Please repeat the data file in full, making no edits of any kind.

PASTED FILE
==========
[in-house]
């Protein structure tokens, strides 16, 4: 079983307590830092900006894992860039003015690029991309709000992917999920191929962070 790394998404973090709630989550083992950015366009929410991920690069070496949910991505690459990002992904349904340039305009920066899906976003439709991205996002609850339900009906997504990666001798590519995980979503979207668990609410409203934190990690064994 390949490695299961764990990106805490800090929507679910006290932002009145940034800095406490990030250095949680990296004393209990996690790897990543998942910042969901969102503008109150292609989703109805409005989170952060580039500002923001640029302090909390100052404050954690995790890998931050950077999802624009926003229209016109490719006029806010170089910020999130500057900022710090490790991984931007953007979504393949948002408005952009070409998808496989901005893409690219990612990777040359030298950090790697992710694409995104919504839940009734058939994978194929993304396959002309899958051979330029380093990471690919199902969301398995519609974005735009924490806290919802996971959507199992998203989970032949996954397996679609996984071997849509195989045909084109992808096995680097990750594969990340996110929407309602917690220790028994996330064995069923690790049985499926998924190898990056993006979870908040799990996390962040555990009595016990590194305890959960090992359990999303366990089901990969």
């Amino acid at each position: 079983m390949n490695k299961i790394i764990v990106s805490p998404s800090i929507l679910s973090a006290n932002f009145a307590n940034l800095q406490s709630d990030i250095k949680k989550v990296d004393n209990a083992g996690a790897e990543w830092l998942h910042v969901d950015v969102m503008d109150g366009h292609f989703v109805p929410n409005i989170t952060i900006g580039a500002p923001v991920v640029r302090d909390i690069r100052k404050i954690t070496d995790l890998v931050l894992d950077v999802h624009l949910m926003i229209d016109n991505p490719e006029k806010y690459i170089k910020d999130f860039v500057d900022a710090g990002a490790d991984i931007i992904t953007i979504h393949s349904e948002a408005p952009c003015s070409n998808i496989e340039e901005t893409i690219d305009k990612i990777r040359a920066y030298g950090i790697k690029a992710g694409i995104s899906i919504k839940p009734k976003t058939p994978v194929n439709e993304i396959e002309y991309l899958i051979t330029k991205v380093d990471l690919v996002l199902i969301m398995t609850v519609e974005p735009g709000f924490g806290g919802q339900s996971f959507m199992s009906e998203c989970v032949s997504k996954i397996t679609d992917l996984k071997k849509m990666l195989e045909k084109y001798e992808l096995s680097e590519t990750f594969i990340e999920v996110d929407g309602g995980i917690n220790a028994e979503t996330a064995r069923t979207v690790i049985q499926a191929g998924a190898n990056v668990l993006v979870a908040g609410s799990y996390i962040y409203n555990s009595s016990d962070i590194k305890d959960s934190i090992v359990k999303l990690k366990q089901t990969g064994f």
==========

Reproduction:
[in-house]
């Protein structure tokens, strides 16, 4: 079983307590830092900006894992860039003015690029991309709000992917999920191929962070 790394998404973090709630989550083992950015366009929410991920690069070496949910991505690459990002992904349904340039305009920066899906976003439709991205996002609850339900009906997504990666001798590519995980979503979207668990609410409203934190990690064994 390949490695299961764990990106805490800090929507679910006290932002009145940034800095406490990030250095949680990296004393209990996690790897990543998942910042969901969102503008109150292609989703109805409005989170952060580039500002923001640029302090909390100052404050954690995790890998931050950077999802624009926003229209016109490719006029806010170089910020999130500057900022710090490790991984931007953007979504393949948002408005952009070409998808496989901005893409690219990612990777040359030298950090790697992710694409995104919504839940009734058939994978194929993304396959002309899958051979330029380093990471690919199902969301398995519609974005735009924490806290919802996971959507199992998203989970032949996954397996679609996984071997849509195989045909084109992808096995680097990750594969990340996110929407309602917690220790028994996330064995069923690790049985499926998924190898990056993006979870908040799990996390962040555990009595016990590194305890959960090992359990999303366990089901990969």
């Amino acid at each position: 079983m390949n490695k299961i790394i764990v990106s805490p998404s800090i929507l679910s973090a006290n932002f009145a307590n940034l800095q406490s709630d990030i250095k949680k989550v990296d004393n209990a083992g996690a790897e990543w830092l998942h910042v969901d950015v969102m503008d109150g366009h292609f989703v109805p929410n409005i989170t952060i900006g580039a500002p923001v991920v640029r302090d909390i690069r100052k404050i954690t070496d995790l890998v931050l894992d950077v999802h624009l949910m926003i229209d016109n991505p490719e006029k806010y690459i170089k910020d999130f860039v500057d900022a710090g990002a490790d991984i931007i992904t953007i979504h393949s349904e948002a408005p952009c003015s070409n998808i496989e340039e901005t893409i690219d305009k990612i990777r040359a920066y030298g950090i790697k690029a992710g694409i995104s899906i919504k839940p009734k976003t058939p994978v194929n439709e993304i396959e002309y991309l899958i051979t330029k991205v380093d990471l690919v996002l199902i969301m398995t609850v519609e974005p735009g709000f924490g806290g919802q339900s996971f959507m199992s009906e998203c989970v032949s997504k996954i397996t679609d992917l996984k071997k849509m990666l195989e045909k084109y001798e992808l096995s680097e590519t990750f594969i990340e999920v996110d929407g309602g995980i917690n220790a028994e979503t996330a064995r069923t979207v690790i049985q499926a191929g998924a190898n990056v668990l993006v979870a908040g609410s799990y996390i962040y409203n555990s009595s016990d962070i590194k305890d959960s934190i090992v359990k999303l990690k366990q089901t990969g064994f």